Trolley makeshift handcar (UK) cart; (US) streetcar Also called skate in Bicol Region.
Undersecretary deputy or assistant secretary deputy to assistant secretary
Village gated community small settlement

Words, expressions, or usages peculiar to Philippine English

Word/phrase English definition or equivalents understood in most English varieties Notes
American or Americano white or Caucasian person The shortened term "kano" is more commonly used, from Americano
Apartelle budget hotel based on an apartment See also condotel
Banana cue skewered cooking bananas, sprinkled with sugar, grilled and served hot[31]
Bed-space to rent a bedroom at a private home, where the rent for it is paid by a lodger or boarder"[32]
Boodle fight gathering where food (usually pansit, or steamed rice and sardines) is served on old newspapers or banana leaves spread over a table and eaten with bare hands by a group of people Devised by PMA cadets, and does not represent authentic Philippine culture, but instead symbolizes fraternity and equality among PMA members by their sharing the same food without regard to rank. From West Point slang meaning "any party at which boodle (candy, cake, ice cream, etc.) is served."[33]
Cadette female cadet
Carnapping[34] carjacking; motor vehicle theft Blend of car and kidnapping.
Chancing sexual advance with suggestive body contact Often associated with Silent Generation and baby boomer Filipinos.[32]
Civilian clothes casual clothes Usually in a context where one is not required to wear a uniform. From police terminology, referring to plainclothes officers.
Comfort room/C.R. public toilet; Restroom
Community quarantine A cordon sanitaire or stay-at-home order Devised by the IATF-EID to distinguish a series of lockdowns due to the COVID-19 pandemic from military lockdowns resulting from civil disorder or armed conflict, the latter being associated with Martial law.[35] Compare with Malaysian English movement control order or Singaporean circuit breaker measure.
Computer shop Internet café From incorrect translation of kompyuteran.
Condotel/Condo budget hotel based on a condominium See also apartelle above
Coupon bond bond paper
Cutex nail polish Genericized trademark
Dine-in eat-in
Disco nightclub Also disco club, or simply club.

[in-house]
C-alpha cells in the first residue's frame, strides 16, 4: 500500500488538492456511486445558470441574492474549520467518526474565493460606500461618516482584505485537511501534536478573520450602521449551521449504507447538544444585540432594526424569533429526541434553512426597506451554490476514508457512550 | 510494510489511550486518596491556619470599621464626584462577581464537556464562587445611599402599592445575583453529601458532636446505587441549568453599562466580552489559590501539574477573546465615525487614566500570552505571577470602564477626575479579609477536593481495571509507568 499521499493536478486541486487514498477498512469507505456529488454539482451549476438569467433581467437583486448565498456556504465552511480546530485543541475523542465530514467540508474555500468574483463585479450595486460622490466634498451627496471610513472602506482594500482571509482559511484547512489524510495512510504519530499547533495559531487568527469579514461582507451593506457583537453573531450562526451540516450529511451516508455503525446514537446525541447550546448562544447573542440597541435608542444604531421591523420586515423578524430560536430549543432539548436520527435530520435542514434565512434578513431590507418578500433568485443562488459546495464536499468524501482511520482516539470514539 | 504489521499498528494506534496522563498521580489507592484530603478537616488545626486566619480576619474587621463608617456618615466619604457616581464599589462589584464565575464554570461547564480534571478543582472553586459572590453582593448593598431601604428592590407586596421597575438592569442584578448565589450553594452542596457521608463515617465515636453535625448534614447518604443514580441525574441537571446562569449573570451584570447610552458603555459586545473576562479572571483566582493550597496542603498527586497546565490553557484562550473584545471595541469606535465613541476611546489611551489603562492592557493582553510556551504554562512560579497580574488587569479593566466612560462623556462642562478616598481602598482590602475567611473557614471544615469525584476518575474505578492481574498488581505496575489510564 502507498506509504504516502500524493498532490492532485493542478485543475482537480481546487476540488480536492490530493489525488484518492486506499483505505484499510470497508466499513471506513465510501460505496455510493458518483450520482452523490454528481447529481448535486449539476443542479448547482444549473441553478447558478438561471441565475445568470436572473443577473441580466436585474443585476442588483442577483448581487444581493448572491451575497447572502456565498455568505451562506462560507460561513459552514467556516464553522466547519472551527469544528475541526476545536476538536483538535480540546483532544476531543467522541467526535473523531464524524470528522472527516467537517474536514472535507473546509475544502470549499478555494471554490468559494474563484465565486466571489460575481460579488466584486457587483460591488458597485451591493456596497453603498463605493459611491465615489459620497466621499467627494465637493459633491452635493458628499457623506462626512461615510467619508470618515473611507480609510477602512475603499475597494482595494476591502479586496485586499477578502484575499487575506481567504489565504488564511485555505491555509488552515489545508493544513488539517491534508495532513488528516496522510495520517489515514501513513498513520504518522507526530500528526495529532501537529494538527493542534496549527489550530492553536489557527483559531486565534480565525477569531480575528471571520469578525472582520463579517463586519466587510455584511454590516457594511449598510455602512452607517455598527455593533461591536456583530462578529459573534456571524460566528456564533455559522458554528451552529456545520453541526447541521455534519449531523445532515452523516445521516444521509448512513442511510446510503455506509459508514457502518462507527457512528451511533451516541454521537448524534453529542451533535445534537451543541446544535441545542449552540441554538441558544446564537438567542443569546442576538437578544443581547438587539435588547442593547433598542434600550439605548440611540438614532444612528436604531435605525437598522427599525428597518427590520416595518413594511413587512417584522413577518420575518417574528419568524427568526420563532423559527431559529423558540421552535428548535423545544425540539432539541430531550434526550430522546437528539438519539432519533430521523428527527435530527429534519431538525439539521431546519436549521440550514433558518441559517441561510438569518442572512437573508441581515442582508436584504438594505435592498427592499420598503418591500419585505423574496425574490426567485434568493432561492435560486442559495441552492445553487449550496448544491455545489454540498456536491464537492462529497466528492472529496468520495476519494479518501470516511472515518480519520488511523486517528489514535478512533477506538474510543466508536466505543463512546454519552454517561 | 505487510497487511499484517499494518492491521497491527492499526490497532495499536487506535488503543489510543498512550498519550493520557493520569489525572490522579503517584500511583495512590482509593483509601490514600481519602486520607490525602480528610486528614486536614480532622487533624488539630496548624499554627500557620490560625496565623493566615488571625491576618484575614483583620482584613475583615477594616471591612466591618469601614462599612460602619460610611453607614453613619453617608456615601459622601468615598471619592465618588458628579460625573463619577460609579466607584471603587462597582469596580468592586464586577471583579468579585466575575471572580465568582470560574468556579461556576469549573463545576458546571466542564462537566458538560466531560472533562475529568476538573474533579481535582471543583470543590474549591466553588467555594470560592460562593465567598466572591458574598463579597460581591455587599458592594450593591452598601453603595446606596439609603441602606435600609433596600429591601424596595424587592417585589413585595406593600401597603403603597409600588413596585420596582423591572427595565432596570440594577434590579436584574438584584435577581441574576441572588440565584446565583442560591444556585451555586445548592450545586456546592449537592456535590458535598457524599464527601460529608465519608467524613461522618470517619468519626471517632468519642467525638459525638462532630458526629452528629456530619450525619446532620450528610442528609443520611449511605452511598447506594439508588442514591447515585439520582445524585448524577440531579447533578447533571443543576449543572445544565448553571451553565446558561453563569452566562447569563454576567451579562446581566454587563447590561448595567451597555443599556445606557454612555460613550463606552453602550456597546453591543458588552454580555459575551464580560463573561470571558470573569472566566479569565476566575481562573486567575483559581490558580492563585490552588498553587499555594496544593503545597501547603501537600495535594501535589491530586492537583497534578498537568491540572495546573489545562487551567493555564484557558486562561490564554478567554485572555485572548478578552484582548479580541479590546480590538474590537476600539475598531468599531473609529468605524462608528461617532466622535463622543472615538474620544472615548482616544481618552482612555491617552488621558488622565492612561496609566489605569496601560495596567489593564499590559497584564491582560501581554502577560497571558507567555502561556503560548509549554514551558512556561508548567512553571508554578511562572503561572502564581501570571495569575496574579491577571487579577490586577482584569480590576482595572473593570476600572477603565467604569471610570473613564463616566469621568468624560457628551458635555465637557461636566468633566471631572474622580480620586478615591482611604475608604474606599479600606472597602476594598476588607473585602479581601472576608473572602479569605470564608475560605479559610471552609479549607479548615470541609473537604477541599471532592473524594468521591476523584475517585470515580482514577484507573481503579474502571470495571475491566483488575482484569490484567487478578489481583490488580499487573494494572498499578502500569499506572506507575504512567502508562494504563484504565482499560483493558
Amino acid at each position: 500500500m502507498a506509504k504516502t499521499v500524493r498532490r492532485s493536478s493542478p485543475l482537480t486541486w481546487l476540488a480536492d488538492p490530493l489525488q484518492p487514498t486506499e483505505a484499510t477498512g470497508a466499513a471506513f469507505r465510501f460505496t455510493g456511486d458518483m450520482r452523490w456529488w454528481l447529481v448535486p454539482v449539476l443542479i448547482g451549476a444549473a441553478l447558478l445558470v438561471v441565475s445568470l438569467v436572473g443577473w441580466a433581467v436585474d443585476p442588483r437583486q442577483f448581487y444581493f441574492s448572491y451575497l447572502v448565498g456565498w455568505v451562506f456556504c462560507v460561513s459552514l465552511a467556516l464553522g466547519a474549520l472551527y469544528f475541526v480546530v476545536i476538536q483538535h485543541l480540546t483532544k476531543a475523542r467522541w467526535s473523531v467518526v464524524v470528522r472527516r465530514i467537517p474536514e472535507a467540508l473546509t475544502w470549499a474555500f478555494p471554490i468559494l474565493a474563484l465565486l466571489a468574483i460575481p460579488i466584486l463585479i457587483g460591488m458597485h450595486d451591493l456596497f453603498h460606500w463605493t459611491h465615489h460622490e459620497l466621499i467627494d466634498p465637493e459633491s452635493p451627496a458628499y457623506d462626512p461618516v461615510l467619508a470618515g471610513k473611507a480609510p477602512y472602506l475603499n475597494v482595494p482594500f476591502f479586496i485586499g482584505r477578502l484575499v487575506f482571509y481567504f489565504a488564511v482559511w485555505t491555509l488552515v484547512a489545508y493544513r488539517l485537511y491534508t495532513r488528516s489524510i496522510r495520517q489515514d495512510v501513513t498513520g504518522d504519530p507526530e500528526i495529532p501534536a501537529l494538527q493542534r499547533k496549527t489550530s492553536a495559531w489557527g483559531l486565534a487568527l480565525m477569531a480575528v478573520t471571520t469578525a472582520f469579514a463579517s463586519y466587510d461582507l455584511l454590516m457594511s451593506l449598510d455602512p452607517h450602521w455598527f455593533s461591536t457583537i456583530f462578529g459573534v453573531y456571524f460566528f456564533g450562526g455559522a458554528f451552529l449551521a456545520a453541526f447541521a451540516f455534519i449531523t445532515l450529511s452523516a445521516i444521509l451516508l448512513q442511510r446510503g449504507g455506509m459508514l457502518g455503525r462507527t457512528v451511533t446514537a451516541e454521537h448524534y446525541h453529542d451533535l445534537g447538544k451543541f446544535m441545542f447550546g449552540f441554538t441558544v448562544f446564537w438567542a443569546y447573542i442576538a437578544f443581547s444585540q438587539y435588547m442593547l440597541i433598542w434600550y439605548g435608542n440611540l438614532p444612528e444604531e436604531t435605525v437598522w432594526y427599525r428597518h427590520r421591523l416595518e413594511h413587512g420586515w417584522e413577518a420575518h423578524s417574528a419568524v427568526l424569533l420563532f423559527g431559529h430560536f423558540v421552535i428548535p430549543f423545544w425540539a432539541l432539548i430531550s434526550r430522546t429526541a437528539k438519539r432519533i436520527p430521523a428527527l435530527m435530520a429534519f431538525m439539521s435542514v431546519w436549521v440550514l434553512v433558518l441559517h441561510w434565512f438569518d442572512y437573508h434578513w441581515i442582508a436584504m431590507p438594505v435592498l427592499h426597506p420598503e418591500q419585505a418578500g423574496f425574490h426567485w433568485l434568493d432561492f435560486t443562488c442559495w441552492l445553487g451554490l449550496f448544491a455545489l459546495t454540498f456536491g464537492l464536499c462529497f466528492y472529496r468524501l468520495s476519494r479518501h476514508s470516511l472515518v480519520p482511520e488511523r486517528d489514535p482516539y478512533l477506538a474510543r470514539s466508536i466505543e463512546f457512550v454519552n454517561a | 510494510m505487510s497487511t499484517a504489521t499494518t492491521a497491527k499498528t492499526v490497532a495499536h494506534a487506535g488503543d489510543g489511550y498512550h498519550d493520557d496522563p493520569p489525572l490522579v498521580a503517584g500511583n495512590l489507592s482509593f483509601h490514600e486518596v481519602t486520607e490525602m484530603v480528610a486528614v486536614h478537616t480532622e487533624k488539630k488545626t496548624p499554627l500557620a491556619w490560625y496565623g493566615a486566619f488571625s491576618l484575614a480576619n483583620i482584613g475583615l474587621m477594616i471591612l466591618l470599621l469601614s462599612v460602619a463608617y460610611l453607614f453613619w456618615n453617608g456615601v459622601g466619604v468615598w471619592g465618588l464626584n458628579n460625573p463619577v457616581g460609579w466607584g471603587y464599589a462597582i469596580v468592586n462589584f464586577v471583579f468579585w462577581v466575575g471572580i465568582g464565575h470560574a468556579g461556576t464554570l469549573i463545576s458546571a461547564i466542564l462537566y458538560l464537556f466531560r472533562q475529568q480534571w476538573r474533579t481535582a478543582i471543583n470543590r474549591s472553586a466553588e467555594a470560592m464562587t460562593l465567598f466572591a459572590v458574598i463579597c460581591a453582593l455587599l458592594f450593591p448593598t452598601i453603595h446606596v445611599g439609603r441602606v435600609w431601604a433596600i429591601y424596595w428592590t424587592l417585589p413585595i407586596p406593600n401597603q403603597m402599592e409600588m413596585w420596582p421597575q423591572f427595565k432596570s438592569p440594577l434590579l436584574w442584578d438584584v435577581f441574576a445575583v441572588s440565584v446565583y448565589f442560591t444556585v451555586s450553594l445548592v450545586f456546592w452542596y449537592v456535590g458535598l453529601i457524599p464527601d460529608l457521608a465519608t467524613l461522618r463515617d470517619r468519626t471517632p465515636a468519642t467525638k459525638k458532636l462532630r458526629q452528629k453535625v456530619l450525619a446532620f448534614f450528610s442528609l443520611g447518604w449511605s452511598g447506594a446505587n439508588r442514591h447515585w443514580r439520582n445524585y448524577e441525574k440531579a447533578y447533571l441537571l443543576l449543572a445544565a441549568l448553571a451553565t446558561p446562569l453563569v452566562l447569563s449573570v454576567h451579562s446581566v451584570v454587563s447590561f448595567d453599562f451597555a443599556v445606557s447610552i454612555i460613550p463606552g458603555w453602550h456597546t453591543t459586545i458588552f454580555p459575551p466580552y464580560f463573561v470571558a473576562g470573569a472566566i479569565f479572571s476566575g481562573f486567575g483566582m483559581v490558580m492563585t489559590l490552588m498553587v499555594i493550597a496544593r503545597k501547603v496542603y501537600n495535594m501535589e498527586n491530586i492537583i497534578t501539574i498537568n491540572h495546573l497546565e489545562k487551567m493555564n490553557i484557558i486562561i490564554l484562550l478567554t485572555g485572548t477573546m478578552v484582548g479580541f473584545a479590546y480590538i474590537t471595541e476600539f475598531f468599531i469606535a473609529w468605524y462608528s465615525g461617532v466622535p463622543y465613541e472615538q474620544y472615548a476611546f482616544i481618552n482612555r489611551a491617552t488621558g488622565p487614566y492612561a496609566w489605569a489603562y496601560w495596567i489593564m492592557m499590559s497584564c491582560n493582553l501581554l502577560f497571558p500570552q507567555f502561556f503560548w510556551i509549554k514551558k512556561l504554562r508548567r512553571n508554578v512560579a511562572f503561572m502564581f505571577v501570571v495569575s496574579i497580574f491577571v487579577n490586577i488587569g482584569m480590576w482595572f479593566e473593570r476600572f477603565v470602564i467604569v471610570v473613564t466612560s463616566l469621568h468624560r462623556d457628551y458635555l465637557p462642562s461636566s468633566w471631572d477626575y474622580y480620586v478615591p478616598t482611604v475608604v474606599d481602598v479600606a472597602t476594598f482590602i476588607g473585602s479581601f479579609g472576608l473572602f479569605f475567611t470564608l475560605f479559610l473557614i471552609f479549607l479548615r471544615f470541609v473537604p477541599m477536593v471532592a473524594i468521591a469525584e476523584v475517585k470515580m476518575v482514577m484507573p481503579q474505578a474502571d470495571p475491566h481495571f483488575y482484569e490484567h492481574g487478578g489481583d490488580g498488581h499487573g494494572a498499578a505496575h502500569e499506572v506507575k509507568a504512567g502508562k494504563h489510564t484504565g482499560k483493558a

Dirty ice cream generic ice cream sold by street vendors
Dirty kitchen kitchen dedicated to household workers Also found in West Asian households.
Eat-all-you-can all-you-can-eat Common, but not necessarily peculiar to Philippine English.
Estafa fraud
Extra service orgasm as part of erotic massage done by a masseur; happy ending
Filipino time/Pinoy time habitual lateness of Filipinos Stereotypical, but often used humorously. See also Juan time below
Government-owned and controlled corporation state-owned enterprise Often abbreviated to GOCC.
Green joke off-color humor; ribaldry Calque of Spanish chiste verde. See also green-minded below
Green-minded dirty-minded; having sexual thoughts
Grotto garden or roadside shrine simulating a cave and containing a statue of the Blessed Virgin Mary (mostly Our Lady of Lourdes), and sometimes paired with a water feature From the holy cave in Lourdes, France.
Hand-carry carry-on; hand luggage
High-blood heavily angered
Hold-departure order criminal travel injunction
Holdupper[36] hold-up robber; stick-up man
Hollow block cement, concrete, or foundation block
Informal settler squatter Also in informal settler's area (slum or shanty town).
Jeepney purpose-built public transportation vehicles, originally made from used US military jeeps
Jogging pants sweatpants or track pants Often part of the physical education uniform of most schools in the Philippines
Juan time habit of being on time After Juan dela Cruz.
Kidnapable person who is a likely target for kidnap for ransom for their wealth and social status Slang, often used tongue-in-cheek.
Kikay kit container where a woman's make-up and toiletries are kept
Load (noun) prepaid credits; (verb) top up
Macho dancer male stripper in a gay bar
McDo McD's Clipping of McDonald's. Also found in French.
Minor subject An elective; optional subject Usually contrasts to a major subject, which are required core subjects.
Necrological service obituary or pre-burial event consisting of eulogies and songs, especially over a deceased celebrity or public figure Used by funeral homes. Outside that context, first noted in writing in the Taglish elegy of Filipino poet V.I.S. de Veyra for English-language Filipino poet Ophelia Alcantara Dimalanta titled Requiem Para Kay Ophie (Dimalanta)---Makata, Kritiko ng Wika which mentions "necrological service" among other Philippine English words and phrases.[37] The phrase is also understood to mean "memorial service".